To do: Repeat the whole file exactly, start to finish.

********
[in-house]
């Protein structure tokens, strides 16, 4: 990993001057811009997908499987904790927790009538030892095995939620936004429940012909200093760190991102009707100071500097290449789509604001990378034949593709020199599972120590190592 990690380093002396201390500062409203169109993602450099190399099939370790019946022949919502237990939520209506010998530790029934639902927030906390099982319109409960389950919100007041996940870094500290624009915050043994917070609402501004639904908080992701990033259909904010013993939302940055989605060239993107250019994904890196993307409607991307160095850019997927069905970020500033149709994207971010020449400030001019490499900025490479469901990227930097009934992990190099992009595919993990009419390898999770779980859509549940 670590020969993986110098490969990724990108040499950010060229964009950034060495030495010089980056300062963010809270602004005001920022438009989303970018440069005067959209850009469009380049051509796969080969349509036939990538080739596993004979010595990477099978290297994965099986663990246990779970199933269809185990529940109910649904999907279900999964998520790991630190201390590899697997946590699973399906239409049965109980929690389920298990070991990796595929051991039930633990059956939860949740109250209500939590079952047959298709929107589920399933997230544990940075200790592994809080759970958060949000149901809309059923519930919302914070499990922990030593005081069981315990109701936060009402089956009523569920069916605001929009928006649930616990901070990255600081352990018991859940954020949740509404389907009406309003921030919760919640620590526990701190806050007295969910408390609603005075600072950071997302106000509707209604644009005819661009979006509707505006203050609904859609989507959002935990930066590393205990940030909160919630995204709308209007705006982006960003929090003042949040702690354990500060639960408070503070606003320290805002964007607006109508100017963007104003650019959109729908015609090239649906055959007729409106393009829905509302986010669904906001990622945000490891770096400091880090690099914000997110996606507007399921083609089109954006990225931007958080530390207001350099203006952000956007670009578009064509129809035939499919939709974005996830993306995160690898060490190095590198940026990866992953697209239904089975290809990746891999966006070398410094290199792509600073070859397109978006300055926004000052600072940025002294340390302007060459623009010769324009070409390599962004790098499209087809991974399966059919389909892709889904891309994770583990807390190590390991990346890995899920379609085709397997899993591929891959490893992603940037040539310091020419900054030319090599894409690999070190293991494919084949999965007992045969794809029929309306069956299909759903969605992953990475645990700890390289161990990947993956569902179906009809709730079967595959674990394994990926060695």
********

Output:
[in-house]
């Protein structure tokens, strides 16, 4: 990993001057811009997908499987904790927790009538030892095995939620936004429940012909200093760190991102009707100071500097290449789509604001990378034949593709020199599972120590190592 990690380093002396201390500062409203169109993602450099190399099939370790019946022949919502237990939520209506010998530790029934639902927030906390099982319109409960389950919100007041996940870094500290624009915050043994917070609402501004639904908080992701990033259909904010013993939302940055989605060239993107250019994904890196993307409607991307160095850019997927069905970020500033149709994207971010020449400030001019490499900025490479469901990227930097009934992990190099992009595919993990009419390898999770779980859509549940 670590020969993986110098490969990724990108040499950010060229964009950034060495030495010089980056300062963010809270602004005001920022438009989303970018440069005067959209850009469009380049051509796969080969349509036939990538080739596993004979010595990477099978290297994965099986663990246990779970199933269809185990529940109910649904999907279900999964998520790991630190201390590899697997946590699973399906239409049965109980929690389920298990070991990796595929051991039930633990059956939860949740109250209500939590079952047959298709929107589920399933997230544990940075200790592994809080759970958060949000149901809309059923519930919302914070499990922990030593005081069981315990109701936060009402089956009523569920069916605001929009928006649930616990901070990255600081352990018991859940954020949740509404389907009406309003921030919760919640620590526990701190806050007295969910408390609603005075600072950071997302106000509707209604644009005819661009979006509707505006203050609904859609989507959002935990930066590393205990940030909160919630995204709308209007705006982006960003929090003042949040702690354990500060639960408070503070606003320290805002964007607006109508100017963007104003650019959109729908015609090239649906055959007729409106393009829905509302986010669904906001990622945000490891770096400091880090690099914000997110996606507007399921083609089109954006990225931007958080530390207001350099203006952000956007670009578009064509129809035939499919939709974005996830993306995160690898060490190095590198940026990866992953697209239904089975290809990746891999966006070398410094290199792509600073070859397109978006300055926004000052600072940025002294340390302007060459623009010769324009070409390599962004790098499209087809991974399966059919389909892709889904891309994770583990807390190590390991990346890995899920379609085709397997899993591929891959490893992603940037040539310091020419900054030319090599894409690999070190293991494919084949999965007992045969794809029929309306069956299909759903969605992953990475645990700890390289161990990947993956569902179906009809709730079967595959674990394994990926060695």